Gone fishin’.

Have you ever wondered how a fish hatchery works? Mount Baker FFA in Deming, Wash., is well versed in the subject after raising steelhead trout in a hatchery and then releasing them.

The steelhead trout is similar to a salmon in that it migrates to sea as a juvenile and returns to fresh water as an adult to spawn. Pacific salmon die following spawning, but the steelhead trout may spawn more than once and return to the water source after each spawning.

Twenty-two FFA members helped manage the McKinnon Hatchery for six months, feeding the fish, calculating water flow to the hatchery, recording density ratios and water quality, and weighing the fish to calculate their food-to-weight ratio.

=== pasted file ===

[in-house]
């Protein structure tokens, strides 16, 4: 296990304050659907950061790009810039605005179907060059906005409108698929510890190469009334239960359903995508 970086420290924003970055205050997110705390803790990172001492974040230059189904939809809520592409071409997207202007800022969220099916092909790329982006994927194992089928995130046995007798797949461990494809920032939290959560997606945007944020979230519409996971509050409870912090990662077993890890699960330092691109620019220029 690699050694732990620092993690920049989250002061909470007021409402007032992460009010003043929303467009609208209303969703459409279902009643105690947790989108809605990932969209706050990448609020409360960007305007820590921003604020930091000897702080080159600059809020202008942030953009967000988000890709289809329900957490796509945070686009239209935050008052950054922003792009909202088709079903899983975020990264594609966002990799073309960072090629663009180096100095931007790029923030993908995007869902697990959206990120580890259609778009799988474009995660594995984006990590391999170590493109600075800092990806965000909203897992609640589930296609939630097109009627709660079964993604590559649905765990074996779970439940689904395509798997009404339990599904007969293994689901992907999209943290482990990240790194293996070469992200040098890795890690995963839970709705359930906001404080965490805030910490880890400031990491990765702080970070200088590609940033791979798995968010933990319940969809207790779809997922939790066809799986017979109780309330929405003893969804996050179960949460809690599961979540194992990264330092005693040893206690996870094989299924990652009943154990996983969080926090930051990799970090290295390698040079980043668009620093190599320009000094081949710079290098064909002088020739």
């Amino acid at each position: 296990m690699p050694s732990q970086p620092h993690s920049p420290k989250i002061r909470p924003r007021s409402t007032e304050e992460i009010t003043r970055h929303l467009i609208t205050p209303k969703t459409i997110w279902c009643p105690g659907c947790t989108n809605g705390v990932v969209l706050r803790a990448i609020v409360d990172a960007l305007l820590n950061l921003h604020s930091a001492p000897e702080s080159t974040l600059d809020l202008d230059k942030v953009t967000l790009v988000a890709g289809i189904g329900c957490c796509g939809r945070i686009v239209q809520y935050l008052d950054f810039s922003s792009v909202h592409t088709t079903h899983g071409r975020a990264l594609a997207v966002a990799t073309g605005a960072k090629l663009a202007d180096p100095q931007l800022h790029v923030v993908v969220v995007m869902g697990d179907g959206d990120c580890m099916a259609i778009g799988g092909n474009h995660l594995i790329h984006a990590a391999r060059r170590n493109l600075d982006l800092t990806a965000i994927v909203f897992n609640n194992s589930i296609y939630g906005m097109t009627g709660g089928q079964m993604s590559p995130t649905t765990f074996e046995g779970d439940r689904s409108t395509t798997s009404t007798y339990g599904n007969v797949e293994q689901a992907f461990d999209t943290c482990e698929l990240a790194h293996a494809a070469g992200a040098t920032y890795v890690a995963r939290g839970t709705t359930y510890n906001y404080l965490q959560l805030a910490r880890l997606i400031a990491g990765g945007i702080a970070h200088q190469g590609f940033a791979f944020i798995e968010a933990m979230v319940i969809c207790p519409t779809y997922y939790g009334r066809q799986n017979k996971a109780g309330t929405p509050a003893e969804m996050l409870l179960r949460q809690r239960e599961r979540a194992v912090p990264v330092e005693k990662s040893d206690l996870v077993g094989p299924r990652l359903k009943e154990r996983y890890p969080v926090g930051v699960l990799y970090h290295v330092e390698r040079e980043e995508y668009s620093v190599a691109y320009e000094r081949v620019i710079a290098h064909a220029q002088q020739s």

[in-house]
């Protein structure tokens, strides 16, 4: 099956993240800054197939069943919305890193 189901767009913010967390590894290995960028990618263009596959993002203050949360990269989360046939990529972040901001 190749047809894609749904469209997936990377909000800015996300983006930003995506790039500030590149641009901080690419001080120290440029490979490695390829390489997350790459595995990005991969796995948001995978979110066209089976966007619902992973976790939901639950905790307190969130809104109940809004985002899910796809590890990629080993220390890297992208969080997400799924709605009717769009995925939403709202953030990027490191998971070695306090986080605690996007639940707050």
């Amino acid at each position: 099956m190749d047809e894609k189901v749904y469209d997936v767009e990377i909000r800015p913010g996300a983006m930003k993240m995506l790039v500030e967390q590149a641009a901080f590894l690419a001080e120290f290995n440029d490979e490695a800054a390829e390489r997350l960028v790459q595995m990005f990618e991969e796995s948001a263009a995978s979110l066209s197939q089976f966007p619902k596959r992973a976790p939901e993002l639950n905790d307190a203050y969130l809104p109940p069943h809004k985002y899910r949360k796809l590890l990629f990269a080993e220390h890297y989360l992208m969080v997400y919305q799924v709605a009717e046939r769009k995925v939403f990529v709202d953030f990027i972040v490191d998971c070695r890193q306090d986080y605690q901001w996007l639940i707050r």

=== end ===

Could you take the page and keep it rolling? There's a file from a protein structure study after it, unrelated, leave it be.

The group increased the water flow rate from 850 gallons per minute to 1,150 per minute, which aided in the overall health and growth of the fish. At the end of the process, the steelheads had a 95 percent survival rate, the highest in the hatchery’s history. In all, Mount Baker FFA raised and released 50,000 steelhead trout into the Nooksack River in 2009 – 10,000 more than their original goal.

The Mount Baker FFA chapter was a finalist in the National Chapter Models of Innovation award program in the area of Community Development.

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